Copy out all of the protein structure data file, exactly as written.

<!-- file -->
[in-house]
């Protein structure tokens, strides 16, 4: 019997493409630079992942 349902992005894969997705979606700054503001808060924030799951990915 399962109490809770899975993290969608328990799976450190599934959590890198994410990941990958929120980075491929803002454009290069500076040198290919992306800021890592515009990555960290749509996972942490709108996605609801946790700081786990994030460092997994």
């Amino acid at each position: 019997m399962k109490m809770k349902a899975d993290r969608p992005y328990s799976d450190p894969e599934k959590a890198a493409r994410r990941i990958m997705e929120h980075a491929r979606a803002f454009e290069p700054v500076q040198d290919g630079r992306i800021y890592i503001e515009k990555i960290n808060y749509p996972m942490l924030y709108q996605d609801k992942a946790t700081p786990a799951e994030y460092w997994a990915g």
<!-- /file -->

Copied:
[in-house]
């Protein structure tokens, strides 16, 4: 019997493409630079992942 349902992005894969997705979606700054503001808060924030799951990915 399962109490809770899975993290969608328990799976450190599934959590890198994410990941990958929120980075491929803002454009290069500076040198290919992306800021890592515009990555960290749509996972942490709108996605609801946790700081786990994030460092997994």
């Amino acid at each position: 019997m399962k109490m809770k349902a899975d993290r969608p992005y328990s799976d450190p894969e599934k959590a890198a493409r994410r990941i990958m997705e929120h980075a491929r979606a803002f454009e290069p700054v500076q040198d290919g630079r992306i800021y890592i503001e515009k990555i960290n808060y749509p996972m942490l924030y709108q996605d609801k992942a946790t700081p786990a799951e994030y460092w997994a990915g």